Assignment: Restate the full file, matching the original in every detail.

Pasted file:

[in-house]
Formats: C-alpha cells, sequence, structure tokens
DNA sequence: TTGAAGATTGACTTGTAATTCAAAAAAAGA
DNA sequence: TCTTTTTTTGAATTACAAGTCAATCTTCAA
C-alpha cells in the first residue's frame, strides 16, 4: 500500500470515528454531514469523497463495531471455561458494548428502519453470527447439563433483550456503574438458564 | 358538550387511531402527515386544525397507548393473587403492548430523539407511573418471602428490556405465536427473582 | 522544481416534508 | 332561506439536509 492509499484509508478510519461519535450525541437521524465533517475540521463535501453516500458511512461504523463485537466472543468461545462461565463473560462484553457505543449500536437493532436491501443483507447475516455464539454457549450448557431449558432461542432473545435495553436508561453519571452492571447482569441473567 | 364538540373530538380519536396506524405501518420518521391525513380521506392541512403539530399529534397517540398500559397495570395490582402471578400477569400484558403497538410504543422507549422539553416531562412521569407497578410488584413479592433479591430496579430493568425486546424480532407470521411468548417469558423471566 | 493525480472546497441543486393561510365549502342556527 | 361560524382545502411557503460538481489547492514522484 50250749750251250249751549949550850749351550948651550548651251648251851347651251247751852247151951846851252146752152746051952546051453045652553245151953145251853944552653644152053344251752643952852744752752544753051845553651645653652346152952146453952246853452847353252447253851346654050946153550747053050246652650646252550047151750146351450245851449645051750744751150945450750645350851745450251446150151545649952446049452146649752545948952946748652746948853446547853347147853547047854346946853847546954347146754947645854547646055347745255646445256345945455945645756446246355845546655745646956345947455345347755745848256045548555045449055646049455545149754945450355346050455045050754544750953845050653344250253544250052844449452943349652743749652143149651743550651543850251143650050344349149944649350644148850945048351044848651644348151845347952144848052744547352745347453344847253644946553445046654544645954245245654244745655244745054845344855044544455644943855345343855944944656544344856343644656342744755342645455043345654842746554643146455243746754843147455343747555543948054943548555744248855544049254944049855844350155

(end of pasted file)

[in-house]
Formats: C-alpha cells, sequence, structure tokens
DNA sequence: TTGAAGATTGACTTGTAATTCAAAAAAAGA
DNA sequence: TCTTTTTTTGAATTACAAGTCAATCTTCAA
C-alpha cells in the first residue's frame, strides 16, 4: 500500500470515528454531514469523497463495531471455561458494548428502519453470527447439563433483550456503574438458564 | 358538550387511531402527515386544525397507548393473587403492548430523539407511573418471602428490556405465536427473582 | 522544481416534508 | 332561506439536509 492509499484509508478510519461519535450525541437521524465533517475540521463535501453516500458511512461504523463485537466472543468461545462461565463473560462484553457505543449500536437493532436491501443483507447475516455464539454457549450448557431449558432461542432473545435495553436508561453519571452492571447482569441473567 | 364538540373530538380519536396506524405501518420518521391525513380521506392541512403539530399529534397517540398500559397495570395490582402471578400477569400484558403497538410504543422507549422539553416531562412521569407497578410488584413479592433479591430496579430493568425486546424480532407470521411468548417469558423471566 | 493525480472546497441543486393561510365549502342556527 | 361560524382545502411557503460538481489547492514522484 50250749750251250249751549949550850749351550948651550548651251648251851347651251247751852247151951846851252146752152746051952546051453045652553245151953145251853944552653644152053344251752643952852744752752544753051845553651645653652346152952146453952246853452847353252447253851346654050946153550747053050246652650646252550047151750146351450245851449645051750744751150945450750645350851745450251446150151545649952446049452146649752545948952946748652746948853446547853347147853547047854346946853847546954347146754947645854547646055347745255646445256345945455945645756446246355845546655745646956345947455345347755745848256045548555045449055646049455545149754945450355346050455045050754544750953845050653344250253544250052844449452943349652743749652143149651743550651543850251143650050344349149944649350644148850945048351044848651644348151845347952144848052744547352745347453344847253644946553445046654544645954245245654244745655244745054845344855044544455644943855345343855944944656544344856343644656342744755342645455043345654842746554643146455243746754843147455343747555543948054943548555744248855544049254944049855844350155